Tuesday, June 18, 2024

From Rags-to-Riches: 4 Kenyan Leaders With Humble Beginnings

By Jane Muia

From Rags-to-Riches: 4 Kenyan Leaders With Humble Beginnings

Many Kenyans are lost in the notion that you will die poor if you are raised in a poor family. While Most of the time the burden of poverty proves too great, this notion is far away from the truth.

Many successful people in Kenya and around the world are the true epitome of rags to riches. From businessmen to celebrities and politicians, many have had humble beginnings and rough starts to life that ended up shaping their perspective.

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Here are examples of Kenyan leaders who started from nothing to prominence.

President William Ruto

Dr William Kipchirchir Samoei Arap Ruto CGH is Kenya’s 5th president and one of the leaders with an amazing rags-to-riches story. His younger brother David revealed they used to walk kilometres to school barefooted because they could not afford shoes. The bare feet were exposed to sun-hit grounds, rocks, jiggers and wet grounds with a squelch of mud clinching beneath when it rained.


“We were poor. We walked to school, which was four kilometres away, every day barefoot,”

David recounted.

President Ruto: How I make Sh. 1.5 million daily from my 200,000 chickens

Ruto, born in Uasin Gishu County, also narrates how he sold chicken to supplement his parents’ income and sold peanuts.

“I sold chicken at a railway crossing near my home as a child. I built my father a house using my university boom [allowance]. I paid fees for my siblings. God has been kind to me, and through hard work and determination, I have something,” he said.

He is now one of the wealthiest people in the country, with investments spanning real estate, hospitality, and transport, among others.

Ali Hassan Joho

Former Mombasa governor Ali Hassan Joho revealed tough details of his childhood. Joho says that he was raised by a single mother who sold tomatoes and other vegetables to make ends meet. At time, he was forced to look for jobs to help cater to his family while still in school.

“We did not have money, so I dropped out of school for a year, then returned later after my family scraped some cash… I used to carry heavy sacks whenever goods entered the port. I remember that is how I met Somalis who used to import stuff to Kenya and promised myself that I would never be employed,”

said Joho in an interview with Churchill show host Daniel Ndambuki.

At some point, he requested the school principal to allow him to class regardless of how untidy he was due to the numerous manual jobs he had taken up to support his family.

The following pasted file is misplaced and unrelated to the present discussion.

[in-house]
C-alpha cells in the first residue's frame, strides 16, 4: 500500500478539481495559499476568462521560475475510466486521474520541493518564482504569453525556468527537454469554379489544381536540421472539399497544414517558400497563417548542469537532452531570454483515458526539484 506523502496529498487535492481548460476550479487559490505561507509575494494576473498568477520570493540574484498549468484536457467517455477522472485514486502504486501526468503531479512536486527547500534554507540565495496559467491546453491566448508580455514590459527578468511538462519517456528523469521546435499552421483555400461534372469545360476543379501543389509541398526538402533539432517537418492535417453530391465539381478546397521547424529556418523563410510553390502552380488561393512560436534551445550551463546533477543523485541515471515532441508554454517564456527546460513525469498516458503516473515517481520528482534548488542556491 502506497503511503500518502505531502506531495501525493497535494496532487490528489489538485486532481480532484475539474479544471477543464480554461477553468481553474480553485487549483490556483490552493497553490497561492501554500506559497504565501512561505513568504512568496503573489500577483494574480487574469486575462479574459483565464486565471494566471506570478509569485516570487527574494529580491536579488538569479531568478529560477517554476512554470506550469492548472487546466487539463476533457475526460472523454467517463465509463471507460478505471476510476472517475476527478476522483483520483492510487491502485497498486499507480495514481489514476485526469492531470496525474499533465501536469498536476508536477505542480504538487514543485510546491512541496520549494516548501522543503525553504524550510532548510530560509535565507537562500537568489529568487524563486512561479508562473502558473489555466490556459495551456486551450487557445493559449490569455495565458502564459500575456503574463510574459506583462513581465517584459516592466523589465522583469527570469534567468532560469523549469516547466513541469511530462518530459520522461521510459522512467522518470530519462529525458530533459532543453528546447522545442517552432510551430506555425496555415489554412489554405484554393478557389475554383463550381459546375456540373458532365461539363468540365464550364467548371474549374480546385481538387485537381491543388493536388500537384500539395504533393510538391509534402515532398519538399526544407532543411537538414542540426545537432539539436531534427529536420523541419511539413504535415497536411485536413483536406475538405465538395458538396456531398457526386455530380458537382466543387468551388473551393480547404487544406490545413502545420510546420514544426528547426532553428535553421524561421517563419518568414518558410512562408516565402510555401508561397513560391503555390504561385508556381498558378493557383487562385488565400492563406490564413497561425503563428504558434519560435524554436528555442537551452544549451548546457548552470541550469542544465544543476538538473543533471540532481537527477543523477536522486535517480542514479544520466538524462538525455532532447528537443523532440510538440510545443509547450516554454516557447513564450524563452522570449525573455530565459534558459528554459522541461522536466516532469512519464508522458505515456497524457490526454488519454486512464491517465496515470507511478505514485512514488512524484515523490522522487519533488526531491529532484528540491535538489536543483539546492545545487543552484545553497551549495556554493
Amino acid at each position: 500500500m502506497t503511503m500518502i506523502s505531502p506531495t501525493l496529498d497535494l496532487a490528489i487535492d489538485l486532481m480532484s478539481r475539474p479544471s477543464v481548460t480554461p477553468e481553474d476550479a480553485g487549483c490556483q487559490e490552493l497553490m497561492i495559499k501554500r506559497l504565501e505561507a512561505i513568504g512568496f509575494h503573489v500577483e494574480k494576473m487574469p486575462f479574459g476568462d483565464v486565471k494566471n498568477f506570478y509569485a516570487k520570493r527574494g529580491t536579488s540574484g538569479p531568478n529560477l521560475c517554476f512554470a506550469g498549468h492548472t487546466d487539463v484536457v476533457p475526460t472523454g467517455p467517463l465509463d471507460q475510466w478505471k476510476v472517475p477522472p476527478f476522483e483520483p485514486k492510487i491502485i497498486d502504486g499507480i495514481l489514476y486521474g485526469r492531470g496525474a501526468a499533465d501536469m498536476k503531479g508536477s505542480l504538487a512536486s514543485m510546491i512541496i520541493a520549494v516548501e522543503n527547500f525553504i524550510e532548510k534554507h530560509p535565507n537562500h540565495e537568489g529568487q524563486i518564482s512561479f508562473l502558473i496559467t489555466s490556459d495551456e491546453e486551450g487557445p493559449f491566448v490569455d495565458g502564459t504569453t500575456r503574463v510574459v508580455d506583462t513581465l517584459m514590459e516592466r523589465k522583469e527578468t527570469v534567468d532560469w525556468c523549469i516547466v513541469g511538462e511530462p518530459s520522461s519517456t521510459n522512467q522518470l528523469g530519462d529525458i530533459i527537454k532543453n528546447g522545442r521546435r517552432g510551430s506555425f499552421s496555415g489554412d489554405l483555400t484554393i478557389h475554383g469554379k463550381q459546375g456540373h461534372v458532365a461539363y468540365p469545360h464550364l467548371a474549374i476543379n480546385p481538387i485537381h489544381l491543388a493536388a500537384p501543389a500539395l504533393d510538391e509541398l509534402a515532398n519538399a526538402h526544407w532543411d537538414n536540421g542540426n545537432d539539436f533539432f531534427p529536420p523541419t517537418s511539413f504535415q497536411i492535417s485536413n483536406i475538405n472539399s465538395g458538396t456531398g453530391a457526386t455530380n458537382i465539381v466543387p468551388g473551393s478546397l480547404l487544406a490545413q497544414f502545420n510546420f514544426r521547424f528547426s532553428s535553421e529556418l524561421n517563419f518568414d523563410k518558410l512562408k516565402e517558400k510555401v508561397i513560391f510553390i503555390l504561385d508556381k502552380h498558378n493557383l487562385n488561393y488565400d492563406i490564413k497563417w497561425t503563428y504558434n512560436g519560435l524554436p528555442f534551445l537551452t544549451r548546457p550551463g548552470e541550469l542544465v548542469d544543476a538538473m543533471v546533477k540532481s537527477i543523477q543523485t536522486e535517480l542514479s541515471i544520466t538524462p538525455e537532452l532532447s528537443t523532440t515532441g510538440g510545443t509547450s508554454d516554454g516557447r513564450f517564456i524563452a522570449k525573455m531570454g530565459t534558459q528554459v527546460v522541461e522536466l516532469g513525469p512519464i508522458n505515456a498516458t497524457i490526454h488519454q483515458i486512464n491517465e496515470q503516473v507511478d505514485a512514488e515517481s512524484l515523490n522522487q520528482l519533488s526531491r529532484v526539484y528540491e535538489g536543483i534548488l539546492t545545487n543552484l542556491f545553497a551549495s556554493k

“I have struggled a lot. I schooled during the day and hustled at night. I worked hard and paid my own school fees,”

he said.

Joho said he struggled to balance his studies and work, which made him fail the national exams. He, however, says his D- grade should not be used to mock him but to encourage those who failed their exams that grades will not determine their future.

Photos: Inside look at Governor Joho’s multi-million mansion

Just as he had promised himself, he did not seek employment after high school and continued with his job at the old Port of Mombasa, where he used to load and offload scrap metals from trucks.

In this business, he learned how to import and clear cargo and the documents required. He says he became a millionaire at the age of 20 from this clearing and forwarding business which paid him Ksh6.6 million.

He is currently one of the wealthiest men in Kenya with an estimated net worth of around Kshs.7 billion or about US$70 Million as of 2022, according to Kelebrity.

Felix Odiwuor – Jalang’o

Felix Odiwuor popularly known as Jalang’o, is the current member of parliament for Lang’ata constituency. Born in Homa Bay county to poor peasant farmers, the comedian narrated how he walked barefoot to school for eight years. Despite the hardships, he worked hard and scored 427 out of 500 marks in his Kenya Certificate of Primary Examination (KCPE).

His parents did not have money to take him to high school, so they did fundraising, which allowed him to join a provincial village school after discovering his admission place at Maseno School had been given to someone else.

Jalang’o: How I used to make Sh. 4.8 million on YouTube, Instagram monthly

His elder brother had to drop out of school to allow him to school because he was smarter, and his parents could not afford fees for both of them. He scored a C+ in KCSE in this village school.

After high school, he worked as a fisherman in Homa Bay county before moving to Nairobi, where he worked as a ‘mjengo’ man and also as a car wash attendant. At this time, he used to go to Kenya National Theater for auditions, and three years later, he landed a role in acting ‘Mwisho Wa Kosa.’ He then joined Papa Shirandula before landing a job at Kiss 100 Fm.

He joined politics and contested for the Lang’ata constituency parliamentary seat, which he won. In an interview on Ayo TV in 2021, he revealed his net worth is more than Sh10 million.

Babu Owino

Embakasi East MP Babu Owino was the kind of kid who believed that education would get him out of poverty, and so it did. There were times his family would sleep on empty stomachs, but he was determined to turn around their fortunes. He resorted to selling illicit brew to supplement his parent’s income and pay for his school fees.

“I remember when we used to go without food but still had to soldier on and find my path in life. A path that was to make a difference to my mum and other family members. I had to burn the midnight oil to study and, at the same time, sell chang’aa to raise my school fees. Never give up, comrades, God is in it,”

he said.

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